The Word Is ‘Slaves’: A Trip Into Black History

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I was last in Philadelphia in June 1964, soon after three civil rights workers—assigned to investigate the burning of a black country church, Mt. Zion Methodist—had been reported missing near there. I remembered the town’s high sidewalks and segregated drinking fountains, the hostility of its lawmen, and the confusion of its citizens when their hometown became the center of world attention. One of the missing was a young Mississippi black, James Chaney. The others, Andrew Goodman and Michael Schwerner, were white outsiders, there to take part in the massive voter-registration drive known as the Mississippi Summer Project. The young men had been arrested, jailed briefly, and then disappeared. Although their bodies had not yet been found, there was never much doubt that they were dead. Such were the times.

I wanted to find the site where the Mt. Zion Methodist Church had stood, but the directions I had were vague: on a back road five miles northeast of town. It was still early when I passed through Philadelphia on a Saturday morning and turned onto a dirt road. Immediately I was back in a South that is no longer visible from the main highways, a dismal landscape of poor farms, run-down shacks and trailers, dogs chained in the front yards, virtually no one in view. For the first time on this return to the South I felt apprehensive. Much of the civil rights activity of the 1960s took place in churches and community centers far out in the country, and roads like this were often traveled by carloads of whites looking for “outside agitators” and trouble.

I never found where the church had been, but there were other discoveries—a remembering, for one, of the courage of those civil rights workers whose dangerous jobs often took them down such roads in the 1960s.

Of all the states, Mississippi has the most negative image regarding black history.” The words are John Horhn’s; he is Mississippi’s associate director of tourism. Few would dispute his point.

From 1881 to 1968 more than five hundred blacks were lynched in Mississippi, far more than in any other state. Of the forty names engraved on the Civil Rights Memorial in Montgomery, seventeen died violently in Mississippi. Horhn, a black, headed the Mississippi film board when Mississippi Burning, based on the Philadelphia murders, was shot in the state. “We were determined it be shot here,” he said. “What better way to show that the state has changed?” Today Mississippi trails Alabama in documenting and promoting its black heritage, Horhn admits. The exception, he says, is in sites relating to music—“the universal language, an excellent joining point.” In the rich stretch of farmland known as the Mississippi Delta, tourists can visit the home of the blues musician Muddy Waters, the Delta Blues Museum, and the Blues Archives at the University of Mississippi’s Center for the Study of Southern Culture, which includes B. B. King’s personal collection of ten thousand recordings.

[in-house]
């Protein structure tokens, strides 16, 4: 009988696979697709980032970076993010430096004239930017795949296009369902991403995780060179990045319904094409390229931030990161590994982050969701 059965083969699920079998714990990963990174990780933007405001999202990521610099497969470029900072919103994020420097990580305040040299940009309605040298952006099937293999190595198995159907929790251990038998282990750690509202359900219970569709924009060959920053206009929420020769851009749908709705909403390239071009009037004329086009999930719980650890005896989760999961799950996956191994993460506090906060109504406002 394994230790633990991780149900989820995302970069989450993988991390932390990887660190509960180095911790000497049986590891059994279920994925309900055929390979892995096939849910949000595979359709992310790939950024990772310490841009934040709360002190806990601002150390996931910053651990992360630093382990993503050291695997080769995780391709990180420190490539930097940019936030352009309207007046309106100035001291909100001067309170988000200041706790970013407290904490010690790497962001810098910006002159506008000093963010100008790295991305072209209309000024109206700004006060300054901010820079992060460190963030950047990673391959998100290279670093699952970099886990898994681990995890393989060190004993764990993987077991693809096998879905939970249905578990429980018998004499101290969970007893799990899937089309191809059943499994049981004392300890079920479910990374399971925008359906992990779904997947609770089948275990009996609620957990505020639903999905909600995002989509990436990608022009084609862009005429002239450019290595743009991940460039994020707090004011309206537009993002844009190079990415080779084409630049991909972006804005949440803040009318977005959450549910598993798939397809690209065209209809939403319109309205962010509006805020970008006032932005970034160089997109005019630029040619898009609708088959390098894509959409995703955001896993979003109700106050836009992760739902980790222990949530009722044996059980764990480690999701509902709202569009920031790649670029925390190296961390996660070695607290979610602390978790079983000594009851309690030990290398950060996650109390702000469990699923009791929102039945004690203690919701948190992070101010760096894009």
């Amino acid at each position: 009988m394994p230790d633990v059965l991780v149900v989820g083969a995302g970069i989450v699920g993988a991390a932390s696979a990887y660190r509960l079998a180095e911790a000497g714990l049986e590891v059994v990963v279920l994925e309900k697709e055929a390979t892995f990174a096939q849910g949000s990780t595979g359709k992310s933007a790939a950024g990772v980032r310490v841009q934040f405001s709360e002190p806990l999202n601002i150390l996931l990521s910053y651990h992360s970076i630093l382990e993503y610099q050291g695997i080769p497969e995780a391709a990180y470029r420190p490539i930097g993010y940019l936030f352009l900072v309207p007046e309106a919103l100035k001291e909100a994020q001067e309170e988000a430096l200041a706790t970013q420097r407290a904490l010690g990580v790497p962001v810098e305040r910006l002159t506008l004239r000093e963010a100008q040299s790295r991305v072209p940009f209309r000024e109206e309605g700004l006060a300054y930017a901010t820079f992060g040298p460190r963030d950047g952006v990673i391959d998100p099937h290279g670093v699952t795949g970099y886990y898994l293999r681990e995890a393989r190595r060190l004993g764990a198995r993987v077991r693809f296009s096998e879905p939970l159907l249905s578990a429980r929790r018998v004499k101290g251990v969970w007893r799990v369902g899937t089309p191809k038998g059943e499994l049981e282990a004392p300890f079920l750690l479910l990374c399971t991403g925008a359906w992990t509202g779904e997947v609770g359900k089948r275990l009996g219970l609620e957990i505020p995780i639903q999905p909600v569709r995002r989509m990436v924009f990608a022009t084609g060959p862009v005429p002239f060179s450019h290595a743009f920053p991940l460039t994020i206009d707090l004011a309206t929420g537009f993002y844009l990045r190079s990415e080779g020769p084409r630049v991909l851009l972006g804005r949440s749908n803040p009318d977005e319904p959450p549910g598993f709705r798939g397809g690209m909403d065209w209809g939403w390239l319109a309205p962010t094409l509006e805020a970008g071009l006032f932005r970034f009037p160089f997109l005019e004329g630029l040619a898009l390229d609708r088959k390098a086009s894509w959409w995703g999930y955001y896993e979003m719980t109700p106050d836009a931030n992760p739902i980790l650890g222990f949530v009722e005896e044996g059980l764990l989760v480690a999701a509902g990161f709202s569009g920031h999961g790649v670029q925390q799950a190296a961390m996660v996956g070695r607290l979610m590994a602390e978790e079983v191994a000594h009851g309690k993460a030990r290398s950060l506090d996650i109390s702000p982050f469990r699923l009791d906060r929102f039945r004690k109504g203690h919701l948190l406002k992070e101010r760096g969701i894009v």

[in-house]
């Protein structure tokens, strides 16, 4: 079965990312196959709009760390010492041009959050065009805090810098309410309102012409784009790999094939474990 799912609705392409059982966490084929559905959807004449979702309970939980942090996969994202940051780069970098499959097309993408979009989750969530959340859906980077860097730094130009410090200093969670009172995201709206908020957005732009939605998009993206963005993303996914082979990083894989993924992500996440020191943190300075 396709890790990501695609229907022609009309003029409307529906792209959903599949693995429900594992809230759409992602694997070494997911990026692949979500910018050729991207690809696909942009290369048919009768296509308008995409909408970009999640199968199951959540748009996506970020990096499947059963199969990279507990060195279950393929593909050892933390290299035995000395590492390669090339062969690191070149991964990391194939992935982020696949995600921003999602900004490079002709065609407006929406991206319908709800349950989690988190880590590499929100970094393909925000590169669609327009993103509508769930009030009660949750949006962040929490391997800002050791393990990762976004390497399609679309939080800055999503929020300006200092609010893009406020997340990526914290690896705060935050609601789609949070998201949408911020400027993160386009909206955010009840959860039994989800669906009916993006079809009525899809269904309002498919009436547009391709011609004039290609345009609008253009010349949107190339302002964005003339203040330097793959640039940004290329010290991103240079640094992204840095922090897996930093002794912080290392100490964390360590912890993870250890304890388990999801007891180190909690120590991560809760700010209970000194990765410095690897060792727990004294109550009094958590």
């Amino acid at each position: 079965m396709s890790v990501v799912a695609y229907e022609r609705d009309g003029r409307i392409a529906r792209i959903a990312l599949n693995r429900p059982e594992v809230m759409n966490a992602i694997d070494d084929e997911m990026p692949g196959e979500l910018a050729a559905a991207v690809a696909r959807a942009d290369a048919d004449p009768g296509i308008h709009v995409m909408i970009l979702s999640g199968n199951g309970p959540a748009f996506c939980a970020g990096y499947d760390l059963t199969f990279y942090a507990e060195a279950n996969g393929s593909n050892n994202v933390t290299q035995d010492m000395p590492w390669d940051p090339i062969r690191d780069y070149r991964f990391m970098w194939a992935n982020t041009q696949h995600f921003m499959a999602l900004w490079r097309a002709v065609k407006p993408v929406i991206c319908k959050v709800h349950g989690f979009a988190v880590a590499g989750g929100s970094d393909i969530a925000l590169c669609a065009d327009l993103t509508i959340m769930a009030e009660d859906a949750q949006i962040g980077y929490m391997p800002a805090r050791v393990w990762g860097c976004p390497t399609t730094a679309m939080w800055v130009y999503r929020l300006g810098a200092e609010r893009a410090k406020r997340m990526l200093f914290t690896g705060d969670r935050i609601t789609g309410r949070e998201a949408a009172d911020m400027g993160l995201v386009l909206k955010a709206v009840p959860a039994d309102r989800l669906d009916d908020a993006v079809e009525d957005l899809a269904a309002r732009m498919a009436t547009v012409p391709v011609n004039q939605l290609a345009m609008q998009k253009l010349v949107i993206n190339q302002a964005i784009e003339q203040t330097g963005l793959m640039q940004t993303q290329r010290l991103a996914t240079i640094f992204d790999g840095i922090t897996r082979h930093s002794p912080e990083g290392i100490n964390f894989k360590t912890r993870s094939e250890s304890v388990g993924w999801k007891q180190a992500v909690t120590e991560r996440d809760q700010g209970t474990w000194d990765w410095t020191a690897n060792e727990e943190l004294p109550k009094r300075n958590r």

By Horhn’s estimate, 15 percent of the state’s historic markers concern black heritage. In the future he expects there will be more—at the Ruleville home of Fannie Lou Hamer (1917–77), the founder, in 1964, of the Mississippi Freedom Democratic party; the gravesite (in an integrated cemetery) of Blanche Kelso Bruce (1841–98), an escaped slave, Mississippi legislator, and successful planter; the Jackson home of Medgar Evers (1925–63), the NAACP field secretary and voting-rights advocate. Evers was shot on his own doorstep the same night that President Kennedy delivered a televised pleas for “change, peaceful and constructive for all” in the realm of civil rights. The slaying of Medgar Evers was a turning point. Civil rights leaders put aside their differences and came together to walk in the funeral procession. “It looked like we had enough folks to march on God that day,” Dick Gregory later recalled.

Unlike Vicksburg farther up the Mississippi, Natchez and its remarkable collection of antebellum mansions escaped relatively unscathed from the Civil War. But not from the civil rights era. Two particularly brutal murders occurred in the city; in one of them Klansmen picked a black man at random and killed him, hoping to lure Martin Luther King, Jr., to Natchez and to kill him too.

One of the most visited places in the South, the Martin Luther King complex draws throngs of white as well as black visitors.
 
 
 

Against this background of violence, Natchez’s black-heritage sites seem placid, almost insignificant. On Homochitto Street, Dunleith Plantation is known for its twenty-six gracefully aligned columns and Greek Revival detailing. These days Dunleith is also being promoted as the boyhood home of the slave John Roy Lynch (1847-1939), who became, at age twenty-five, a U.S. congressman, then president of the first black bank and paymaster of the U.S. Army.